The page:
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Words L.Cloudsdale Images D.Watson

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Words L.Cloudsdale Images D.Watson

At some point over the past few years, most of us will have witnessed swathes of shoppers camping out on city centre streets in the hope of securing a Black Friday bargain. It’s a sight that makes us feel that the universal weakness for gratuitous consumerism appears to have engulfed humanity – but at what cost? Should we really be elbowing strangers out of the way for the sake of grabbing a cut-price TV?

Discount culture is conditioning consumers by forcing them to doubt the intrinsic value of a product. In the fashion industry especially, there’s widespread cynicism about the true price of the garments on sale. If brands are able to offer 50% (or more) off, what does it tell us about their original ticket price? If shops are in sale more than not, what does it say about the supply? If businesses are artificially inflating prices at the beginning of each season with a view to slashing them again, how can they expect customer loyalty? We understand how consumers are tantalised by the prospect of saving a few quid, but at Private White, we charge a fair price all year round that accurately reflects the quality and craftsmanship of everything we do. So, for us, there will be no Black Friday sale. Ever.

Sales used to be about clearing the shop floor twice a year to make way for the new seasons stock. Walk down any high street (or log-on to any online store) these days, and it’s a sea of year-round ‘sale’ signs – we’re all beginning to wonder if shops ever sell anything at full-price anymore. Black Friday epitomises this markdown madness, and at Private White, we feel like the time is right to open up a conversation with other British brands to ask whether events like this are putting businesses like ours in jeopardy.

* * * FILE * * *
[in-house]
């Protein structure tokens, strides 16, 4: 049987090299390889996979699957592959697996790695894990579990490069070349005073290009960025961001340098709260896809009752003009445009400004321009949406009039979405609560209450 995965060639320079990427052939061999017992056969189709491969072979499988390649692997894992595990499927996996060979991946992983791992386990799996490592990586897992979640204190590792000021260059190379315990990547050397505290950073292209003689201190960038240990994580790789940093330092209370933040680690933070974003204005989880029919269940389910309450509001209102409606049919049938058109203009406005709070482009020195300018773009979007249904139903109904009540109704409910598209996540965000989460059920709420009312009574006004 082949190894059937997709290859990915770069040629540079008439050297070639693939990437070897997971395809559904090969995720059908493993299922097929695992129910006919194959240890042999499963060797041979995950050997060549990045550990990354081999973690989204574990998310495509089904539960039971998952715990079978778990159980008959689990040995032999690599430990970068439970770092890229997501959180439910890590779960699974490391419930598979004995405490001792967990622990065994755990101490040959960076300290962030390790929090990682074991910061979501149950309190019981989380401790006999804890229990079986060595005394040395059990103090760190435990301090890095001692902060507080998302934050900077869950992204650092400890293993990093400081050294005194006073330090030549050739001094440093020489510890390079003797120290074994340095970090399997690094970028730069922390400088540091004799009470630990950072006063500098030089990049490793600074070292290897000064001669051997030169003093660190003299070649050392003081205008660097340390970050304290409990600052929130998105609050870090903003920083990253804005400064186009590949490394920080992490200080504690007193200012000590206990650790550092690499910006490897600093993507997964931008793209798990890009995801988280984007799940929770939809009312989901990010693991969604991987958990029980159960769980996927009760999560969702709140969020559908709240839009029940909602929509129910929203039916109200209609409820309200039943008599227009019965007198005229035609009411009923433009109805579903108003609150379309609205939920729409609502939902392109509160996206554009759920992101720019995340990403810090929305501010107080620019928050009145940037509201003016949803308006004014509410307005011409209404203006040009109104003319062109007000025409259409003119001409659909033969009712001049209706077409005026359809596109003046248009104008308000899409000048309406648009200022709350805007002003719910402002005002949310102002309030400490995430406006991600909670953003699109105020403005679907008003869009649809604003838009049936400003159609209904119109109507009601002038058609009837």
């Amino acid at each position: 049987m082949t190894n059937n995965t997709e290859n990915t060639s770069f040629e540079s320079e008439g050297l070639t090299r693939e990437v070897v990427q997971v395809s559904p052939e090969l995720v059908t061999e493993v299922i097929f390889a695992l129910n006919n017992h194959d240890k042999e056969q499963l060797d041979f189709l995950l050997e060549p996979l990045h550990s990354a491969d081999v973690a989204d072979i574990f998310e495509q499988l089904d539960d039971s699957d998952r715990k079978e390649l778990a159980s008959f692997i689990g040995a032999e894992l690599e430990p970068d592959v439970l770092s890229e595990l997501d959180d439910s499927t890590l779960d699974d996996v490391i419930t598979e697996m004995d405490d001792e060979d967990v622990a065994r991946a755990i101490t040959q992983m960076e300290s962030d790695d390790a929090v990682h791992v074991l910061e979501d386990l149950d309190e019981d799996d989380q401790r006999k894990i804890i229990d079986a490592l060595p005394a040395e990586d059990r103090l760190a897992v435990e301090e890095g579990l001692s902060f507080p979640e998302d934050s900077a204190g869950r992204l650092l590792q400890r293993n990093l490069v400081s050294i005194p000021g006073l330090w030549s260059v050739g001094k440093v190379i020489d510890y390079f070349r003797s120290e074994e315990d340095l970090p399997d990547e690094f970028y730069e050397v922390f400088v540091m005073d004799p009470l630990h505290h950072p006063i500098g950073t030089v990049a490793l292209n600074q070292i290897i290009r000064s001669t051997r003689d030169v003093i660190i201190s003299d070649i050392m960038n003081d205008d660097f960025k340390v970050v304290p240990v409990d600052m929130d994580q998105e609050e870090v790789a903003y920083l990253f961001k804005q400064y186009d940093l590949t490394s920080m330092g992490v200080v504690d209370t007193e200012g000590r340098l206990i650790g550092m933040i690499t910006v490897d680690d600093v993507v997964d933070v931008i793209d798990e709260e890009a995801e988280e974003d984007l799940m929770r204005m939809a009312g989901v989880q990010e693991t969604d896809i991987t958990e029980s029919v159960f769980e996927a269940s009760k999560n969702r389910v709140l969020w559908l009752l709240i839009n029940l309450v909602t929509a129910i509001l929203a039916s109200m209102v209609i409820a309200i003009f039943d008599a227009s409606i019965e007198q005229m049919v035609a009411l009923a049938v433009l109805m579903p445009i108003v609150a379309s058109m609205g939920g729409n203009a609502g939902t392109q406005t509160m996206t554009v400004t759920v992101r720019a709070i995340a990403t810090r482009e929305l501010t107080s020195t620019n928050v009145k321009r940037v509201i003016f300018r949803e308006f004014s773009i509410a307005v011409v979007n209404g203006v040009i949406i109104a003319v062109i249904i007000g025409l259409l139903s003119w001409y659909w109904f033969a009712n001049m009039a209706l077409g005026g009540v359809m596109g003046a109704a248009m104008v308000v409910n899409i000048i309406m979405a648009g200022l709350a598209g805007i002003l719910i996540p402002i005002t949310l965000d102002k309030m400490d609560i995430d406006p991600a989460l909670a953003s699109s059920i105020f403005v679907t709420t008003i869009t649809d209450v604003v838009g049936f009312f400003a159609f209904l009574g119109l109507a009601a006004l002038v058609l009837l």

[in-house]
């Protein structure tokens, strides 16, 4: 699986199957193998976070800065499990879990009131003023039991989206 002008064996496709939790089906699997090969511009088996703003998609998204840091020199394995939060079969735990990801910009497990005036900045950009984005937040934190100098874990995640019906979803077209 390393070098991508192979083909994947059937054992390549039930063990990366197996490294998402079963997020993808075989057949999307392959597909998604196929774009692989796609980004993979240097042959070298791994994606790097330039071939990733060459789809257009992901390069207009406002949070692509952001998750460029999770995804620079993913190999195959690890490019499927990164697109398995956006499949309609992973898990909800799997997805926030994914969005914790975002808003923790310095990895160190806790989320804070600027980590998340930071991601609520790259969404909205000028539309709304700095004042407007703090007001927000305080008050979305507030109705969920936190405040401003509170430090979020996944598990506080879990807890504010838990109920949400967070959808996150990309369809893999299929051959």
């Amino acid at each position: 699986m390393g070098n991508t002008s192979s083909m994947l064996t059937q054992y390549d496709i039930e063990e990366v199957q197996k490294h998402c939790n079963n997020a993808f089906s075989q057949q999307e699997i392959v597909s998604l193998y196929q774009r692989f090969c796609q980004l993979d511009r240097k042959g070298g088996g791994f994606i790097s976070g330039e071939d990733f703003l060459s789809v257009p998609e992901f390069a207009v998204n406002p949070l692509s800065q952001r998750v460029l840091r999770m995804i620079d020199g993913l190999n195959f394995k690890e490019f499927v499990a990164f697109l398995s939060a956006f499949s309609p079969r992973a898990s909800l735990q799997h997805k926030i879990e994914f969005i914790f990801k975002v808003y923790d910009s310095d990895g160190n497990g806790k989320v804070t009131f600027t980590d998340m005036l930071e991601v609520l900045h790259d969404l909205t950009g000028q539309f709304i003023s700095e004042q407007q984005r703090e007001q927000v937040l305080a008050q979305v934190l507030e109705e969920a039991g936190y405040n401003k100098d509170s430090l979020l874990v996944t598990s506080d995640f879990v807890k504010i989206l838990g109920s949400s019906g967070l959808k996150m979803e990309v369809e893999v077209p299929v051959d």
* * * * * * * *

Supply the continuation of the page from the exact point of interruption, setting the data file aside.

Over the next few weeks we’ll be opening up the debate, in a bid to find out why consumers are being duped by a system of false pricing that, if we’re not careful, could crush companies like ours, who refuse to be a slave to the sale trade.

At some point over the past few years, most of us will have witnessed swathes of shoppers camping out on city centre streets in the hope of securing a Black Friday bargain. It’s a sight that makes us feel that the universal weakness for gratuitous consumerism appears to have engulfed humanity – but at what cost? Should we really be elbowing strangers out of the way for the sake of grabbing a cut-price TV?

Discount culture is conditioning consumers by forcing them to doubt the intrinsic value of a product. In the fashion industry especially, there’s widespread cynicism about the true price of the garments on sale. If brands are able to offer 50% (or more) off, what does it tell us about their original ticket price? If shops are in sale more than not, what does it say about the supply? If businesses are artificially inflating prices at the beginning of each season with a view to slashing them again, how can they expect customer loyalty? We understand how consumers are tantalised by the prospect of saving a few quid, but at Private White, we charge a fair price all year round that accurately reflects the quality and craftsmanship of everything we do. So, for us, there will be no Black Friday sale. Ever.

Sales used to be about clearing the shop floor twice a year to make way for the new seasons stock. Walk down any high street (or log-on to any online store) these days, and it’s a sea of year-round ‘sale’ signs – we’re all beginning to wonder if shops ever sell anything at full-price anymore. Black Friday epitomises this markdown madness, and at Private White, we feel like the time is right to open up a conversation with other British brands to ask whether events like this are putting businesses like ours in jeopardy.

Over the next few weeks we’ll be opening up the debate, in a bid to find out why consumers are being duped by a system of false pricing that, if we’re not careful, could crush companies like ours, who refuse to be a slave to the sale trade.